## Homework

For 12 years I had assigned it but it always bugged me that we would spend 15+ minutes the next day going over something that many of the students didn't complete. And if they did bring it in, how did I know if it was actually their work? Now that I have children of my own in school, I am even more bothered by the amount of busywork that imposes itself on family time.

My question isn't regarding the validity of homework. My question revolves around the idea of how to make homework matter. How do we make it meaningful to our students? Can we tie it to assessment and/or differentiate it so that kids can work on what they need at any given point in time? And further, can homework become part of a meaningful dialogue between teacher and student rather than a box to be checked on the daily "to do" list?

## Assessment

Quiz, Quiz, Test. Quiz, Quiz, Test. Quiz, Quiz, Test.

Isn't that how the pattern goes? Followed that one too. But again, over the past few years, my view of assessment has changed. When do we assess? How often? How many times should a student have to show us he can do something? How many different

*ways*should he have to show it? Multiple choice or free response? Where does writing come into play?

For the past three years, we have been dealing with pacing guides and benchmarks due to the fact that my district is in program improvement. I am in favor of it. Pacing guides and benchmarks have allowed us to begin with the end in mind, check for understanding along the way and then find ways to intervene with students who are struggling to grasp the concepts/skills. However, I have noticed that teachers have a tendency to become very procedure oriented and lose sight of all the great thinking that can be provoked in a math classroom. I don't blame this on pacing and benchmarks any more than I blame bad lessons on the tools being used in the classroom. It has become obvious that the textbook pacing isn't the way we want to go, so we have started to teach one standard at a time. But I think that many of our standards need to be deconstructed even more in order to ensure that when we assess, we get a grip on where a student is really struggling. For example, in California, Algebra Standard 15.0 deals with mixture, rate and work problems. It isn't enough to say that a kid is struggling with 15.0, we need to be a bit more specific in order to fix the problem. I know that Dan has done a nice job of explaining the need to break the curriculum down into skills and he has a great assessment plan. The part we have struggled with is what to do in between the initial assessment and the re-assessment(s). Which leads us to...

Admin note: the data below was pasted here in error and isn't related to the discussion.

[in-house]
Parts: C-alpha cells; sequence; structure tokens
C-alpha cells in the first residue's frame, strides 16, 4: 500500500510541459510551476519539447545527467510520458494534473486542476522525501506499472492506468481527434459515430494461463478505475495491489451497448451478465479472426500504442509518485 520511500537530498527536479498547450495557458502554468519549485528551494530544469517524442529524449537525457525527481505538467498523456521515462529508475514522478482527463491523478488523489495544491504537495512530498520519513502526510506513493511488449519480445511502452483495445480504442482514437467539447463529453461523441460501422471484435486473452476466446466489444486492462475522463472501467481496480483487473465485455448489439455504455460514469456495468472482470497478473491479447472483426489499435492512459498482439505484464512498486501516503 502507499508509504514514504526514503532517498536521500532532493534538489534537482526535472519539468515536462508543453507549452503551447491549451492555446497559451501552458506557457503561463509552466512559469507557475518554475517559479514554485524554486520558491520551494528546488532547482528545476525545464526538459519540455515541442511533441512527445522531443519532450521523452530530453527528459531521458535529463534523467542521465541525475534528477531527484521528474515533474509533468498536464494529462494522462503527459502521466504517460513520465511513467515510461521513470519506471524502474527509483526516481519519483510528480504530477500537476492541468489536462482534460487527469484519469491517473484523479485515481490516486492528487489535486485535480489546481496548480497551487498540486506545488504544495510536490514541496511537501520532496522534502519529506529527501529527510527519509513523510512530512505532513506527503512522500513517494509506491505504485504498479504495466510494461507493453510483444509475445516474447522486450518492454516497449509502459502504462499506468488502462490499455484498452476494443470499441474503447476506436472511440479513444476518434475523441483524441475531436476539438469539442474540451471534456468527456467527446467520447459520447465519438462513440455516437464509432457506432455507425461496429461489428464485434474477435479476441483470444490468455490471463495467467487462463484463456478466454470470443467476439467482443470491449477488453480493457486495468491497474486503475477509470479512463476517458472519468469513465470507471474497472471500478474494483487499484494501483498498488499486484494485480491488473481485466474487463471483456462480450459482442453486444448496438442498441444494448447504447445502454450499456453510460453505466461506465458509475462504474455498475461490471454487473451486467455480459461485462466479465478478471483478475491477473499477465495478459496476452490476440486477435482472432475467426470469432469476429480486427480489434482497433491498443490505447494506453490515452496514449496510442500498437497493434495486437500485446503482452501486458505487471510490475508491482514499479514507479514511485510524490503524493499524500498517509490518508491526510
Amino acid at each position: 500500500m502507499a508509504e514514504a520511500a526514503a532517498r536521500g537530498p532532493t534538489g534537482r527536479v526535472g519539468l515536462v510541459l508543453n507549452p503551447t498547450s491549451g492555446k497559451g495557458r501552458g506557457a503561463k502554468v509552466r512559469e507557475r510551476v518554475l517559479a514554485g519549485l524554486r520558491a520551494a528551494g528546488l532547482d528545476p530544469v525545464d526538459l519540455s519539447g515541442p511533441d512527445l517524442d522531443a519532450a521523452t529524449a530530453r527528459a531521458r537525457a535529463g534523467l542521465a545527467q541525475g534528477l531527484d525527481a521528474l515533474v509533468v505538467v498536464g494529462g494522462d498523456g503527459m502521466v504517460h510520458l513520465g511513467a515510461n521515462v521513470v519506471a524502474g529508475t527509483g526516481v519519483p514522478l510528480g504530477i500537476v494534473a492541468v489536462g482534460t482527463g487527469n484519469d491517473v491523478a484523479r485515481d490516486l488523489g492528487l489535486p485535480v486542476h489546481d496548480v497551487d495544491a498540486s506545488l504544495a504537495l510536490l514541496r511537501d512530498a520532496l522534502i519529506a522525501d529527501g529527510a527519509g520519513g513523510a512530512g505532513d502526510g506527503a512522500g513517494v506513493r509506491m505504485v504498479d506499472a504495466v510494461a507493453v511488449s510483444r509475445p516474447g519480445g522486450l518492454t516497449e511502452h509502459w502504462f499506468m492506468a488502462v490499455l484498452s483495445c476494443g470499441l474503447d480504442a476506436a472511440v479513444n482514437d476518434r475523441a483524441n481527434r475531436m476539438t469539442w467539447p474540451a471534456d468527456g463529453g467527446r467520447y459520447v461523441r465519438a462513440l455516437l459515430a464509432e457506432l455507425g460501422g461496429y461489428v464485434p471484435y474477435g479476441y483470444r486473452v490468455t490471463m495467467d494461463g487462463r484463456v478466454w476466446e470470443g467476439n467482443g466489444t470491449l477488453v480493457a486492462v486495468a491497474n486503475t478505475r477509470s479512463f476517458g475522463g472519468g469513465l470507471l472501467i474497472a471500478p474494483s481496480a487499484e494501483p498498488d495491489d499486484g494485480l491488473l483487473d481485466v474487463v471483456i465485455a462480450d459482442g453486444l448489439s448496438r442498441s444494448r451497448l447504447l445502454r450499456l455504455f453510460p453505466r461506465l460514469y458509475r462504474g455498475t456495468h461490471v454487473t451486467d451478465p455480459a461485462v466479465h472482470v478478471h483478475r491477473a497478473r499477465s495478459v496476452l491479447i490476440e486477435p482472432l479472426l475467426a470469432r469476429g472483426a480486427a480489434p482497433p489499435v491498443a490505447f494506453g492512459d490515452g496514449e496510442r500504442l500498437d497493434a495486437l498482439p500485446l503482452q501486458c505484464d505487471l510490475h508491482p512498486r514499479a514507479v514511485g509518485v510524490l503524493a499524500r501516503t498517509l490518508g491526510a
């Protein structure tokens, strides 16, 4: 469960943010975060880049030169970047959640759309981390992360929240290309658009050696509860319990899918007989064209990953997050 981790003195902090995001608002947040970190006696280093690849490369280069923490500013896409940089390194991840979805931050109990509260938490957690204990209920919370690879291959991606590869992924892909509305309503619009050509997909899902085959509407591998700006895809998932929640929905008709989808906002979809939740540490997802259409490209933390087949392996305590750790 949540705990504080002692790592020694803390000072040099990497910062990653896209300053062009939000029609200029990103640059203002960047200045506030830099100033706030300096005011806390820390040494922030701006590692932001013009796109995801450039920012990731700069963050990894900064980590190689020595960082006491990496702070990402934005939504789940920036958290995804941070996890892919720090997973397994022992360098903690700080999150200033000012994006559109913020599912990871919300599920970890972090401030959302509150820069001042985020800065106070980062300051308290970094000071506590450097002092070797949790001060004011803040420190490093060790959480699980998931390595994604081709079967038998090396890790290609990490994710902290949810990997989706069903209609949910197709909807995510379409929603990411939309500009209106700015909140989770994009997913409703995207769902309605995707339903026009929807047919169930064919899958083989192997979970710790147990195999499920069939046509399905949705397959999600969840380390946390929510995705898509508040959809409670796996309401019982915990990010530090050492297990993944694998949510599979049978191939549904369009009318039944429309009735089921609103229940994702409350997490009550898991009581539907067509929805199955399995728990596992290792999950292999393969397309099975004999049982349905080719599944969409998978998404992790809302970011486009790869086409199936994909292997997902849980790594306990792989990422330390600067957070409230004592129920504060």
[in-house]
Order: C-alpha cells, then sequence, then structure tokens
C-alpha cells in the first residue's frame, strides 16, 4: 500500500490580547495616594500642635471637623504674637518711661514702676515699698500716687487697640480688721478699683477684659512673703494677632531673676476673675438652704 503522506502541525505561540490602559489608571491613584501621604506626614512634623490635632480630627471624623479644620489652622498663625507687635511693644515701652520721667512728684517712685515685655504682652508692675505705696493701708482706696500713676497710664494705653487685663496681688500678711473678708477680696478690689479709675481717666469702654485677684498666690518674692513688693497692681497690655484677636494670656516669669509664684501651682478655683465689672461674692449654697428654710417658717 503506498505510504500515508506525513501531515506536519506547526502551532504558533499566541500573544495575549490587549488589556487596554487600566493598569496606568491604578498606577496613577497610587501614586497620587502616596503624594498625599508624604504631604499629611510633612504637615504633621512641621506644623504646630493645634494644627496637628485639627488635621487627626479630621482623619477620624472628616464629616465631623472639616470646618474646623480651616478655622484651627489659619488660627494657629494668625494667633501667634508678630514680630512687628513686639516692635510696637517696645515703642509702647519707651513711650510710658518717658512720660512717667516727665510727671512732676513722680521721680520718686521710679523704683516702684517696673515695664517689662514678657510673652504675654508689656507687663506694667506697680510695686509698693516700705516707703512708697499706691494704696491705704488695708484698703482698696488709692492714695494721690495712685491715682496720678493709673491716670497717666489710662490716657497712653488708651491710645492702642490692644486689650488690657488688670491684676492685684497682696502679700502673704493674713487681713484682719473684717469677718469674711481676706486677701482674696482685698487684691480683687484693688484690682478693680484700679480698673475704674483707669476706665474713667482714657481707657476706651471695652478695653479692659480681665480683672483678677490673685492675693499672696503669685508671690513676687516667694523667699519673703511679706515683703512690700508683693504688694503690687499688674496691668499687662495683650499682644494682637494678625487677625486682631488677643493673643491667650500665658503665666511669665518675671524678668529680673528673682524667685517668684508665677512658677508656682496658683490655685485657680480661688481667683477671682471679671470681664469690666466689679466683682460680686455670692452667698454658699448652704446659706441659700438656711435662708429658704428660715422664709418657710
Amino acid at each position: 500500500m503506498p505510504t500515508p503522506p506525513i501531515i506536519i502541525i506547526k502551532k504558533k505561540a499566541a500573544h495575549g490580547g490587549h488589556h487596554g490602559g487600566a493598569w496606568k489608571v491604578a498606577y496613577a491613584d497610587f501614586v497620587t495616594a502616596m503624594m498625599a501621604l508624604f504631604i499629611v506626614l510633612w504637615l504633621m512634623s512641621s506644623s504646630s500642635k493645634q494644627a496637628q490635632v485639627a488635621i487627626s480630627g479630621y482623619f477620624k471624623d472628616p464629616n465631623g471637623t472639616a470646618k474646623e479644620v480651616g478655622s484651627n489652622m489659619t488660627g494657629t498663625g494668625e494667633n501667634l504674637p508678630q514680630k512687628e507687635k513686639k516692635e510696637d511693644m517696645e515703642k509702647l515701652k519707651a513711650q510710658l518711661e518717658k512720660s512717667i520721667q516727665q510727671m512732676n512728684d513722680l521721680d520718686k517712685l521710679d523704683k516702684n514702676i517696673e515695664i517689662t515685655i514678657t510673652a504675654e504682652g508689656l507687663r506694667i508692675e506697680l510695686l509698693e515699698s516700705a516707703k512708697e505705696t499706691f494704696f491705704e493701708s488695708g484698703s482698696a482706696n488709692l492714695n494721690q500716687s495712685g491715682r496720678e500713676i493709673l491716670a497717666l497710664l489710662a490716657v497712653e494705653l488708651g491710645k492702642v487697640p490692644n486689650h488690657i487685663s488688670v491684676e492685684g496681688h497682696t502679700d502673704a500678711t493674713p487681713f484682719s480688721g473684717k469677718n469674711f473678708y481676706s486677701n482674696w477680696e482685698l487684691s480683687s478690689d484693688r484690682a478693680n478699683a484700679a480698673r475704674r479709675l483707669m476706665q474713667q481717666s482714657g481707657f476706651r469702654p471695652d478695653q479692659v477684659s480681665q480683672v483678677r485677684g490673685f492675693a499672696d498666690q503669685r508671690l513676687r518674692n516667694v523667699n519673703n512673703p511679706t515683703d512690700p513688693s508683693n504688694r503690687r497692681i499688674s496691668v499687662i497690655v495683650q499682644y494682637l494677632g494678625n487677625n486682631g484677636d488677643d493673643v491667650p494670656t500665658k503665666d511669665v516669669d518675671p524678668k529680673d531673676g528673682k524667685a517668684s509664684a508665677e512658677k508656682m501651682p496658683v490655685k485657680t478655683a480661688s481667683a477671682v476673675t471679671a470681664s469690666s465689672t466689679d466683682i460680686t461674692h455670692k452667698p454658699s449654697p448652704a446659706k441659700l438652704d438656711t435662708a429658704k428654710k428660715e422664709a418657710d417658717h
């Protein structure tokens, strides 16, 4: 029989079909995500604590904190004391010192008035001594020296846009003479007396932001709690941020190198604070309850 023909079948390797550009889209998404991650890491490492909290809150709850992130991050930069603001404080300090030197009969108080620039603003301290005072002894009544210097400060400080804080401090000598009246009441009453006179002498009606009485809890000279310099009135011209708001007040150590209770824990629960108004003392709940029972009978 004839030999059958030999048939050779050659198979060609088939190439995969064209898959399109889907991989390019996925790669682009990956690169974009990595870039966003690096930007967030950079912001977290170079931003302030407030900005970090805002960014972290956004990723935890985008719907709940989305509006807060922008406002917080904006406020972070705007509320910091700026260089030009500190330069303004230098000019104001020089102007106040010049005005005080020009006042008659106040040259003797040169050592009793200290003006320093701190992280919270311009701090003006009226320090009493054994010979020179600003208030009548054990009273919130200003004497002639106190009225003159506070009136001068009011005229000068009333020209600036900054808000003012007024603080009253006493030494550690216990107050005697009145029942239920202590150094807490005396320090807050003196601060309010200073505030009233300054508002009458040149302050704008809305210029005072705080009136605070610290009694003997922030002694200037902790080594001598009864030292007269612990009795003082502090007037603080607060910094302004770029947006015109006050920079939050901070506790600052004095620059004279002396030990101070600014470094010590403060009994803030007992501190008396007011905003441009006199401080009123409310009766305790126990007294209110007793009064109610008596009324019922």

## Differentiation

Is it enough to throw some review problems up on the board for warmups and call it "intervention?" Do we give students different assignments based on their need -- and when we give these assignments, how do we grade them? How much weight do they carry in relation to the final grade? Can I actually have 30 kids working on 30 different things? If so, does that mean that I have to come up with 30 different assignments for each skill I want to remediate? My head hurts just thinking about it.

Until recently.

Why can't we tie them all together? Why can't homework/classwork be prescribed based on the results of an initial assessment becomming a prerequesite for the re-assessment; a key to unlock the assessment box. A student can be placed into one of two paths: the road to proficiency or the road to advanced status. Once a student reaches proficiency in a certain standard/skill, he earns a B. He then has the choice to move towards advanced status in that skill (for an A) or work towards proficiency in another skill. If he never moves onto the advanced path, the score for that skill remains a B. I am not sure if we should go with a 1-5 grading system or attach a percentage to the rubric score. (ie. 5 = 90%, 4 = 85%, 3 = 75%, 2 = 65%, 1 = 50%)

Over the past month, I have had some release days and have come up with a template. The challenging part has been to decide which "tasks" a student must complete before being allowed to re-assess. These tasks are very minimal in that they merely show what I would like a student be able to show before he is allowed to re-assess. Could a student take these tasks and "create" their own problems based on the template, or would the teacher need to be more hands on in helping direct the student? Are there skills I am missing? Are there ways to demonstrate the skill that I am leaving out? How can this be adapted for student interest and/or modality? And most importantly: does this idea stand a chance? I would really appreciate any feedback that I can get on this.

**Note**: Our math classes are in 94 minute daily blocks, so time for intervention/enrichment is built in. We will go with a sort of 60-30 model next year where we do regular instruction for the first 60 minutes and leave the last 30 minutes for students to work on their choice of previous skills.

The proficiency tasks for each skill will be followed by the student doing an exemplar. My working definition of "exemplar" is a problem that exemplifies the given skill worked by the student with written and/or verbal explanation of the process used. I have found these to be very good authentic assessments. The student has the option to do this via paper and pencil or mathcast.